In the Feb. 1, 2013, print edition of QNotes, we profile several topics related to gay history and sexuality. We took a retrospective approach to our coverage in the Love & Lust issue this year, speaking to older members of our community and pulling out old issues from our archives.
The 1980s AIDS Crisis changed everything — politics and activism, culture and community, sex and love. For those who lived before it, through it and after it, the AIDS Crisis marked a decidedly earth-shaking turning point — as an old world passed away, along with a whole generation of LGBT leaders and young people with it, and a new one was born.
We’re profiling gay life, love and sex as they existed in the Carolinas in the 1970s and, with this piece from our archives, in the early 1990s in the days before the internet. This piece’s original author, current associate editor David Stout, shares some short retrospective thoughts on the piece below.
This issue, QNotes publishes its fifth annual “Love and Lust” Sex Issue. Our cover story explores gay love and sex, focusing mostly on gay male culture, in the 1960s and 1970s — before the beginning of the AIDS Crisis. Online, we also have reprinted an archived November 1991 story on young male hustlers, originally written by associate editor David Stout.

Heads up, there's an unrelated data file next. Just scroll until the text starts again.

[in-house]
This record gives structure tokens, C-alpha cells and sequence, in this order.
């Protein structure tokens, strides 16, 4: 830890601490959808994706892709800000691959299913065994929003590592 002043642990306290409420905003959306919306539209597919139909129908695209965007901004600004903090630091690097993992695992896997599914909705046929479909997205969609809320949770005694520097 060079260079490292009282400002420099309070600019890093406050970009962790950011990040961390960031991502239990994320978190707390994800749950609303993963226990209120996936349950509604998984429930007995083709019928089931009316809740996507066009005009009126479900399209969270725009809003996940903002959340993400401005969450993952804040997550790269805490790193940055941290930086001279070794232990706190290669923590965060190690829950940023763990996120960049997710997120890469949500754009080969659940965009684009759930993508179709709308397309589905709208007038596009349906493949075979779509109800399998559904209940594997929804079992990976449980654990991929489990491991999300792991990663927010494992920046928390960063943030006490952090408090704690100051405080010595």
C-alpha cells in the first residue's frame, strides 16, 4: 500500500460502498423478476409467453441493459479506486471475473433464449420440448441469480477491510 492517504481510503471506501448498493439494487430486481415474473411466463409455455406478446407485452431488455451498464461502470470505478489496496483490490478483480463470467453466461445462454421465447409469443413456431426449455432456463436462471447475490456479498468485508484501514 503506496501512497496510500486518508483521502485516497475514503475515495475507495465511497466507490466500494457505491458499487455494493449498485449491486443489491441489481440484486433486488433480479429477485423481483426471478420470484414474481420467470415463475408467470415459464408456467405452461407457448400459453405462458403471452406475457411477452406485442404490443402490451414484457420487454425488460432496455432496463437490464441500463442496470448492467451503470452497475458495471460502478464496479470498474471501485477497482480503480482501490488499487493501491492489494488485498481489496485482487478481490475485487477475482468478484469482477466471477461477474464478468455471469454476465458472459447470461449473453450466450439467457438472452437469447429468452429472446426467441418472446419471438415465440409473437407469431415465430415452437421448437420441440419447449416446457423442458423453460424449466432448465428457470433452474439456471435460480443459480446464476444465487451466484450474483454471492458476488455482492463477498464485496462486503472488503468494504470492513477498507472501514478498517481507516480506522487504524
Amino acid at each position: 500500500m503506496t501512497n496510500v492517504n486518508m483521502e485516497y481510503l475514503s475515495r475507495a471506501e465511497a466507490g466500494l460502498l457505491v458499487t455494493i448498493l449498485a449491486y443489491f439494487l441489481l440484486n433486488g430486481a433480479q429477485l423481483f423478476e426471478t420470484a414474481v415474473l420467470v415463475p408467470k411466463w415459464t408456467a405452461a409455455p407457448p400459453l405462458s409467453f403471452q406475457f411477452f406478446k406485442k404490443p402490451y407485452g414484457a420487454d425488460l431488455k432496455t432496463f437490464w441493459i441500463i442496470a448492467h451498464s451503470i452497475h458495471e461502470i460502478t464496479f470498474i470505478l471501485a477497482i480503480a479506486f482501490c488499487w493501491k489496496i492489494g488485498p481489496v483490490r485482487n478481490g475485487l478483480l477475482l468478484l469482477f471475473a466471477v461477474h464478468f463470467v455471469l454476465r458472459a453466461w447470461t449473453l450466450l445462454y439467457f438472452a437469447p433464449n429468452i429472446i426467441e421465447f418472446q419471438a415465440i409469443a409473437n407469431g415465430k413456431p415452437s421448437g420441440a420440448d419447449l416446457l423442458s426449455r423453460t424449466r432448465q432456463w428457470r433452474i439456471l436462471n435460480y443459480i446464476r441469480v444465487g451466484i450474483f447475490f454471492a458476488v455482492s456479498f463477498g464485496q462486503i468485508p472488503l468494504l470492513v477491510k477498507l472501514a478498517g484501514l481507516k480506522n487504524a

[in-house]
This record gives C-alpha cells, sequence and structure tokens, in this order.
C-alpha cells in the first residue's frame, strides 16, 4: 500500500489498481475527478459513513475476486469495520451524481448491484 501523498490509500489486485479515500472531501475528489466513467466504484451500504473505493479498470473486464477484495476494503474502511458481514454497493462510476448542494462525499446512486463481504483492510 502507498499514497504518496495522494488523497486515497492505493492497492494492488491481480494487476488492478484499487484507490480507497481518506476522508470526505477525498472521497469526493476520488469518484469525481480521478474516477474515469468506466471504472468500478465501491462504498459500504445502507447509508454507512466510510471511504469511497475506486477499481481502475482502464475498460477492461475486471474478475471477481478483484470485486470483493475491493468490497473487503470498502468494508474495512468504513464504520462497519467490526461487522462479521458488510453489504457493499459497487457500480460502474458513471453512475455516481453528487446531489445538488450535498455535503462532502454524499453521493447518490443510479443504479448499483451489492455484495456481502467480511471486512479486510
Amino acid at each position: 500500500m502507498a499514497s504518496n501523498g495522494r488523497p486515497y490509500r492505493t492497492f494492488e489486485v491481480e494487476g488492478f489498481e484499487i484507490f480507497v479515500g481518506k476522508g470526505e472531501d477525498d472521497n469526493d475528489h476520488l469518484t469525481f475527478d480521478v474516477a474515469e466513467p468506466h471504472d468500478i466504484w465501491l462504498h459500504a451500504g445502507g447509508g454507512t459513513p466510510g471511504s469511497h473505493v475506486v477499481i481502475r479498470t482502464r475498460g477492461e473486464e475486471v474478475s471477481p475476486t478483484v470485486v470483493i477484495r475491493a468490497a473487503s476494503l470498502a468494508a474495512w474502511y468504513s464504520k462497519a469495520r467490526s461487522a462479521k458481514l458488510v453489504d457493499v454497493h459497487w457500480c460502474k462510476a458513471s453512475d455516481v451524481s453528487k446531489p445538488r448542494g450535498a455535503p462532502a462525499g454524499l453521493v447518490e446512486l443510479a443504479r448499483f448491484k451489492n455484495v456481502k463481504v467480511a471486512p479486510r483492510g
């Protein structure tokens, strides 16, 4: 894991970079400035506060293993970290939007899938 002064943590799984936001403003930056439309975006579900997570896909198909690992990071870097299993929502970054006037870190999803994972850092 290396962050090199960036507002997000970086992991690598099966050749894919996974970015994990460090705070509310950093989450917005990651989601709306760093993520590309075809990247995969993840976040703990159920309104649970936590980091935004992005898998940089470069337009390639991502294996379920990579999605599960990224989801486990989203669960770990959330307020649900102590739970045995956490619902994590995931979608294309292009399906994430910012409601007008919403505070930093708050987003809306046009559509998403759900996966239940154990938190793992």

Advocates for HIV prevention and treatment have taken notice of new data in their ever-vigilant quest to educate. In Mecklenburg County, local health officials say they are reaching out specifically to at-risk groups like men who have sex with men (MSM).
CHARLOTTE, N.C. — Young adults in the LGBT community say they are ready, willing and able to take leadership roles, create change and move the community forward. Yet, some say options are sometimes limited when it comes to meaningful involvement opportunities at established community organizations.
For over 17 years I have had the privilege of being an advocate for lesbian, gay, bisexual, transgender and questioning (LGBTQ) youth. Having been an LGBTQ leader as a young adult in college, I recall how difficult it was to find meaningful involvement in the local community beyond my campus group.
Gregg Beard is originally from Lenoir, N.C. As a teen and young adult he was a champion ice skater who held several titles during his career. A subsequent marriage produced a girl, Ashley, and a boy, Brad. For many years he owned and operated Park 51 Salon in Charlotte.
CHARLOTTE, N.C. — A three-day comprehensive “train the trainers” program, Stop the Hate, will be held by Campus Pride at The Lesbian and Gay Community Center of Charlotte, 2508 N. Davidson St., from March 18-20.